The next day, in need of cruzeiros (the Brazilian currency at that time), we headed to the Banco do Brazil in the town square. Lauro knew the bank president, so we were assured of a favorable exchange rate. Even though we had come to expect casual attire in the small towns, we were taken aback when the president greeted us in front of his bank wearing shorts and sandals. We were also greeted by the local street dealers, who had an interesting variety of gems from the mines around Virgem da Lapa. To add further to the experience, two local cowboys on horseback, clearly in search of a few cruzeiros themselves, offered their horses to us for rides around the square. The horses were surprisingly small, and as I sat in the saddle of one, my feet were barely a foot off the ground. Later that day we stopped to see a mineral dealer outside of Aracuai–perhaps a successor to Joe-of-the-Road — where we found a vast array of minerals from the area. Then, after a stop at a small tourmaline mine, we made our way south to Teofilo Otoni.

Lauro had been promising a special visit to the Cruzeiro mine. I was eager to show the group this dramatic mine and to see it myself for the second time. Rain was threatening as we left Teofilo Otoni. Our bus took us as far as the small town of Sao Jose da Safira. From there, the mining company had promised to provide transport to the mine. Remembering the wild taxi ride I had on my first visit to the mine eight years before, I wondered what this trip might be like. The company kept us waiting for the better part of an hour, but finally their vehicle arrived. I wish I could say it was worth the wait. We all had to squeeze into the back of an open truck for the 7 1/2-mile trip up the narrow, steep dirt road to the mine.

The ride up the mountain was uncomfortable but thankfully dry, and when we arrived at the mining camp, we were treated to a hot meal. An even greater treat awaited. After lunch we were driven down to one of the lower workings, where mine workers presented us with dozens of large burlap bags filled with material that had just been removed from a tourmaline pocket. Armed with large circular screens, we worked the pocket remains in a small stream that ran past the mine adit. The best part was that we could keep anything we found. The day was turning out even better than I had hoped; unfortunately, my assessment was premature.

Our exhilarating mining venture complete, we happily piled into the rear of the truck and headed back up to the mining camp. The heavily loaded truck was too much for the steep, water-soaked road. A section of road gave way under one of the rear wheels causing the truck to suddenly tip back and to one side. Several of the group were thrown or purposely jumped from the vehicle, while most of the others piled into the sides of the truck bed or one another. No one escaped unscathed, but fortunately none of the injuries was life threatening. The miners rushed to our rescue, and after gathering our wits and belongings, we made it back to the mining camp for first-aid.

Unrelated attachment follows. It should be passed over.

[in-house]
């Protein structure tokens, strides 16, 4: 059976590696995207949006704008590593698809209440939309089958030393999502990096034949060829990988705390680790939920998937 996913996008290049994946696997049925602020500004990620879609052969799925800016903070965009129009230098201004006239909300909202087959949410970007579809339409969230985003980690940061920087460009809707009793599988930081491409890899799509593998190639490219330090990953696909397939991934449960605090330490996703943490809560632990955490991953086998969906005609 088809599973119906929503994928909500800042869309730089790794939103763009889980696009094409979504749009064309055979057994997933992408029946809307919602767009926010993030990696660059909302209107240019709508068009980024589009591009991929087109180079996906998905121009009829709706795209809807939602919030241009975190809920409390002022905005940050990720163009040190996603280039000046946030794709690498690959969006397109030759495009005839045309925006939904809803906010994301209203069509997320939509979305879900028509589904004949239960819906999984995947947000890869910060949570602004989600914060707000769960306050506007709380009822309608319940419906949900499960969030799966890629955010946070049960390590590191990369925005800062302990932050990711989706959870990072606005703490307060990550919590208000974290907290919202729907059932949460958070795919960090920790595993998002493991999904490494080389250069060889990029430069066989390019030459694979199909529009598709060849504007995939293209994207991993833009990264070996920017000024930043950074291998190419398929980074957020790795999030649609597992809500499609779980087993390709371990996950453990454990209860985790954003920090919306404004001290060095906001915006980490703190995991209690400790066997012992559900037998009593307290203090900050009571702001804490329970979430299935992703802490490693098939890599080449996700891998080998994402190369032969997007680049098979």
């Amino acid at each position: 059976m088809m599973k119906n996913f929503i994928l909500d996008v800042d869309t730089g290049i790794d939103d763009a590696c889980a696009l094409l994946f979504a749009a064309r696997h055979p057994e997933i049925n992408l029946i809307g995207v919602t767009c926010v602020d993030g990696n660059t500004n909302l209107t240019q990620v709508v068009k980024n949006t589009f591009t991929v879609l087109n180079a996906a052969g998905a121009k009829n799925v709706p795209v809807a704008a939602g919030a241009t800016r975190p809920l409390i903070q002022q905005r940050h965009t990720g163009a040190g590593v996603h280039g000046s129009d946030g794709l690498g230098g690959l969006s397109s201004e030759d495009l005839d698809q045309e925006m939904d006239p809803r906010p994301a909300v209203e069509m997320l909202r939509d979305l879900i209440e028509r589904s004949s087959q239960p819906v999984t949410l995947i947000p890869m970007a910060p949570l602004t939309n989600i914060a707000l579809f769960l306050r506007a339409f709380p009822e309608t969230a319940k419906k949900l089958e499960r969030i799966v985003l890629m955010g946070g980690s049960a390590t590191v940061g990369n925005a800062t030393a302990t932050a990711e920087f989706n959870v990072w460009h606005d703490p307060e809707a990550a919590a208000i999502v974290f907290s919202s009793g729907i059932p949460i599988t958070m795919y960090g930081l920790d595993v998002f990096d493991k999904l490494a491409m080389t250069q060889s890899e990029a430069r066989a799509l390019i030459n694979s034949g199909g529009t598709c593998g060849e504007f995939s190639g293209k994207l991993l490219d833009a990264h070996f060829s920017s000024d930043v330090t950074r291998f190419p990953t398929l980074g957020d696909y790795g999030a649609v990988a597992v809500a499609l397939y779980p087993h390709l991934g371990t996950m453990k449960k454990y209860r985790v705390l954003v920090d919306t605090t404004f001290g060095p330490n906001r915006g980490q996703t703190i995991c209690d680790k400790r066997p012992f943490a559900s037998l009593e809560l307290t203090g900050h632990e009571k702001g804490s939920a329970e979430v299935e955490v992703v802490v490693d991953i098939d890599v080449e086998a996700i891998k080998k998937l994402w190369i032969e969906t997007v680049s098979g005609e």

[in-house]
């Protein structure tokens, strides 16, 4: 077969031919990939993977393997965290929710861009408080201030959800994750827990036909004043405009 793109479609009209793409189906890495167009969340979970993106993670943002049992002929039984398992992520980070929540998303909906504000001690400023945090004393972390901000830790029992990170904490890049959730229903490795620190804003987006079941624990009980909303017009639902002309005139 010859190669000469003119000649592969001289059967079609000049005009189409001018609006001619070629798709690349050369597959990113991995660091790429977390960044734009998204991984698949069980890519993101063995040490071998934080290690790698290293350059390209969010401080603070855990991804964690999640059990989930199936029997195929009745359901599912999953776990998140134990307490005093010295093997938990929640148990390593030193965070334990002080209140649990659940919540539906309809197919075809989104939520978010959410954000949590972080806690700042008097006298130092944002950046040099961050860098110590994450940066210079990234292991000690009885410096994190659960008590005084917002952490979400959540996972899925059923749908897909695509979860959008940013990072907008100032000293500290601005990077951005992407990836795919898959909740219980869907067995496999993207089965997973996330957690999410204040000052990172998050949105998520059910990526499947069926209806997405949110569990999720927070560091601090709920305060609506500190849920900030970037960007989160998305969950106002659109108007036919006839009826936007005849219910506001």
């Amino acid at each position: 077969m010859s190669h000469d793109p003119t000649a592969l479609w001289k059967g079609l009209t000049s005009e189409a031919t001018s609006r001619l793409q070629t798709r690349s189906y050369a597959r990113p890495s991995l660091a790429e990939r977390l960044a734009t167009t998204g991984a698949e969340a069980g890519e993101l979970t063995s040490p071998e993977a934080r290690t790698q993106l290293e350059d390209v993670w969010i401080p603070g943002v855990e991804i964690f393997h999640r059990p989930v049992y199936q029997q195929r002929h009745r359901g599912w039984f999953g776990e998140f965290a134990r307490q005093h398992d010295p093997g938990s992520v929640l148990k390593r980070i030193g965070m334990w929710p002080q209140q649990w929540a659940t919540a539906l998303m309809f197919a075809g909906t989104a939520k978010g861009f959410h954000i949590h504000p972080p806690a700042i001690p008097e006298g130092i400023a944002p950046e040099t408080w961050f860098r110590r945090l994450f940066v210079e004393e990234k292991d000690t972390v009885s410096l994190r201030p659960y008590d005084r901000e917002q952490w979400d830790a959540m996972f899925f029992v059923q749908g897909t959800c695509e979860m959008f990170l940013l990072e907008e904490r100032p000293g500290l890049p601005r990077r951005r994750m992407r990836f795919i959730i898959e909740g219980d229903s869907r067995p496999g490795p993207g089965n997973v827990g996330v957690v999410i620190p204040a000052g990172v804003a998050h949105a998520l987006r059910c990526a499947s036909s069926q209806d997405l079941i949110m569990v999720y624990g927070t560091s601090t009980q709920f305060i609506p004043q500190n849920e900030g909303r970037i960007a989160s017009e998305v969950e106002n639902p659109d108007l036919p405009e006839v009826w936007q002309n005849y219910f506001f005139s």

For our ride back down the mountain, we were able to commandeer a covered jeep to carry a few of our more beleaguered compatriots, but the rest of us begrudgingly climbed back into the rear of our now-notorious truck. As we braced for the rough trip, it began to rain–lightly at first, then harder and harder, until we were being pummeled by a constant downpour. Glancing around at our battered and disheveled little band trying futilely to keep dry, I realized how ridiculous we looked. The same realization apparently came over the rest of the group simultaneously because we all broke out into laughter. For the rest of the trip down we reassured one another by joking and singing some notably inappropriate (and off-key) melodies.

Fortunately, the tour didn’t end on such a bittersweet note. We enjoyed visits to mines and dealers around Teofilo Otoni, Governador Valadares, and Ouro Preto. Despite some frayed nerves, the group benefited from the sort of camaraderie that arises only out of mutually experienced adversity. One of the trip participants, Mel Hindin, a docent at our museum, remains a close friend and supporter. Despite traveling with a brand new hip, Mel weathered every storm and, with his background as a psychologist and social worker, helped to comfort some of those frayed nerves I mentioned. As each of our tours of Brazil has drawn to a close, I have experienced a sense of satisfaction and relief at having shared so many wonderful experiences, along with a feeling of melancholy that the trip must end. On this occasion, however, relief took the upper hand; I was glad that we had all survived in one piece.

JULY 1996: Fourth Time’s the Charm

The 1994 trip had taught me several things to avoid: rainy season, long drives on bad roads, potentially dangerous situations, and an overly ambitious itinerary. I was determined to make our next tour of Brazil the best possible. I worked with Lauro to come up with a program that would keep road travel and hotel hopping to a minimum and yet allow more opportunities to visit mines and dealers. We would schedule the trip to coincide with the Gem Fest (indoors, with an admission fee) and the Gem Fair (outdoors and free) in Teofilo Otoni, where we expected to give the group an even broader look at Brazilian gem and mineral dealers than we ever could on the road. We tried to plan all of the best things from the earlier tours, including stops in Ouro Preto at both the beginning and end of the trip. The gem component of the 1994 tour had been decidedly weak, so I convinced John Ramsey to sign on again as a coleader.